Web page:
Cheese Grits Casserole is just one of many dishes based on grits, ground from corn. Photo by Betty Wrenn Day.
Grits, whether eaten for breakfast, dinner or supper, or maybe all three meals, are as Southern as one can get. And when the state of South Carolina proclaimed grits as its official state food in 1976, the proclamation defined grits at its best and how the South feels about them. "Whereas, throughout its history, the South has relished its grits, making them a symbol of its diet, its customs, its humor and its hospitality, and whereas, every community in the State of South Carolina used to be the site of grist mills and every local economy in the State used to be dependent on its product; and whereas, grits have been a part of the life of every South Carolinian of whatever race, background, gender and income; and whereas grits could very well play a vital role in the future of not only this State, but also the world…"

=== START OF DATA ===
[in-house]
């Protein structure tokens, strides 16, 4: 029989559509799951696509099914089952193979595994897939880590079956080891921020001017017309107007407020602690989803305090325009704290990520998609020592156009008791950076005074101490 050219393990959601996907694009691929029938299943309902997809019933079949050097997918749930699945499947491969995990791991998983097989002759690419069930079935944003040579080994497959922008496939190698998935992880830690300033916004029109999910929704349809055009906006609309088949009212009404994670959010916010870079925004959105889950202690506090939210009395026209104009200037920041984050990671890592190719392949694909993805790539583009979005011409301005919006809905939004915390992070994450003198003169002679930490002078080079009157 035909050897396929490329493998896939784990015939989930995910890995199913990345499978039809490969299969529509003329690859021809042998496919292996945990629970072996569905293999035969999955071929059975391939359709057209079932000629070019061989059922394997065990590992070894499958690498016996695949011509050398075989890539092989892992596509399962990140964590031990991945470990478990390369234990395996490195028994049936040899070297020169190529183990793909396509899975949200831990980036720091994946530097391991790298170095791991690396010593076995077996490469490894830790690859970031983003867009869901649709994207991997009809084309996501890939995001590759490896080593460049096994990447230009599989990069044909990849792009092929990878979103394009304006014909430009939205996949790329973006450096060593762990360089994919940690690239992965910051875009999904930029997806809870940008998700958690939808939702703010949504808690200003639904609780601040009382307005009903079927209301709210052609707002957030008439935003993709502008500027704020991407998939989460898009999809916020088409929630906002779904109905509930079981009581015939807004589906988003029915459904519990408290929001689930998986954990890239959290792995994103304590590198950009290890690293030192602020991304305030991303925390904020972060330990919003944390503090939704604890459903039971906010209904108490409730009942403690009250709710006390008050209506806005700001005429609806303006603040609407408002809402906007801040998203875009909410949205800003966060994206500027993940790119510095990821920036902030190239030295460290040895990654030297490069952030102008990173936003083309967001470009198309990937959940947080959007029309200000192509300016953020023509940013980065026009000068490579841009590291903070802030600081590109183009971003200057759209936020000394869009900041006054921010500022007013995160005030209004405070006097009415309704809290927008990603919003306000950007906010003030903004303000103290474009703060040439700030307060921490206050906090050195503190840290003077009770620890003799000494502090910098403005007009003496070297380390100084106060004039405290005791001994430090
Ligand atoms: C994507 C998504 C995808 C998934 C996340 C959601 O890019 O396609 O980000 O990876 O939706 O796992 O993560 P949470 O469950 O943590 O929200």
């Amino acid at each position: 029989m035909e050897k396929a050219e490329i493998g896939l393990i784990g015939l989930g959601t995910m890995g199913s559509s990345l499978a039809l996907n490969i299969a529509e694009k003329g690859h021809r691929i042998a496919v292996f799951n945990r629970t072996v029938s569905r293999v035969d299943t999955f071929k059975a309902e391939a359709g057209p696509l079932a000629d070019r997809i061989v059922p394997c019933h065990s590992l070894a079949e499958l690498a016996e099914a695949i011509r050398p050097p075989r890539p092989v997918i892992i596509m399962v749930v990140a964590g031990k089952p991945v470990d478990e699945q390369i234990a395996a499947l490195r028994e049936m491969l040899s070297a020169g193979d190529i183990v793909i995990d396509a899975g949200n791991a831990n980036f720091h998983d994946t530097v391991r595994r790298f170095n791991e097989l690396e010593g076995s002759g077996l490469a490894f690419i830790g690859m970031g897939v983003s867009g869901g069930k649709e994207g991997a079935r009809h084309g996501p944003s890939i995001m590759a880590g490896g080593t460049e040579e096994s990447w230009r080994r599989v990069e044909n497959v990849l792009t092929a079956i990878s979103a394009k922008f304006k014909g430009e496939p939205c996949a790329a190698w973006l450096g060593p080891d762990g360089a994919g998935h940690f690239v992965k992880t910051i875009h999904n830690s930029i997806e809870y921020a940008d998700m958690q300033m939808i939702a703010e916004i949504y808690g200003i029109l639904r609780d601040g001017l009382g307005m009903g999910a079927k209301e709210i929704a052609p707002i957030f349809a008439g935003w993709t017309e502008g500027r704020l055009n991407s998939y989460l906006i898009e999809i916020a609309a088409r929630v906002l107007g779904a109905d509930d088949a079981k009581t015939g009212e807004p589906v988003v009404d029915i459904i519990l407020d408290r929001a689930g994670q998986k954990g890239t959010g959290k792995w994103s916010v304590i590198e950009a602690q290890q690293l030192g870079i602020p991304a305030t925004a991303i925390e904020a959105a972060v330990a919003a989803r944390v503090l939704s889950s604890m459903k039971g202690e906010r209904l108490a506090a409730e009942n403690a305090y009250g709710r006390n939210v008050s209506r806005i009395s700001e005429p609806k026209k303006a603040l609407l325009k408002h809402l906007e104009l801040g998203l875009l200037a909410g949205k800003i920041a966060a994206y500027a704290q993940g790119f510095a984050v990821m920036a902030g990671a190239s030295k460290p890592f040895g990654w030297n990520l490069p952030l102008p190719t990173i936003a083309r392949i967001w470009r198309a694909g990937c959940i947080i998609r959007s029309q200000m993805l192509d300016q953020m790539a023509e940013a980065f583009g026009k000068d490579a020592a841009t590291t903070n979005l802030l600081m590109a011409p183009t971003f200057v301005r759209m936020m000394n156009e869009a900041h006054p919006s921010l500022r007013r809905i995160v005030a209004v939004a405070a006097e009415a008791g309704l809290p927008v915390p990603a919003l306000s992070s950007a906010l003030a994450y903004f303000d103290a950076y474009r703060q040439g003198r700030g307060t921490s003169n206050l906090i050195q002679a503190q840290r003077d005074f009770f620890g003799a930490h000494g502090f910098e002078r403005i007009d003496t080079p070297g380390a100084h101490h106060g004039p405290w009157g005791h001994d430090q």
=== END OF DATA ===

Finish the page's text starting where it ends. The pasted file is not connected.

The Charleston News and Courier proclaimed in 1952: "An inexpensive, simple and thoroughly digestible food, (grits) should be made popular throughout the world, given enough of it, the inhabitants of planet Earth would have nothing to fight about. A man full of grits is a man at peace."
To a Southerner, eating grits is practically a religion and breakfast without grits is unthinkable.
To view this article in its entirety, subscribe here.
Already an online subscriber? Login Here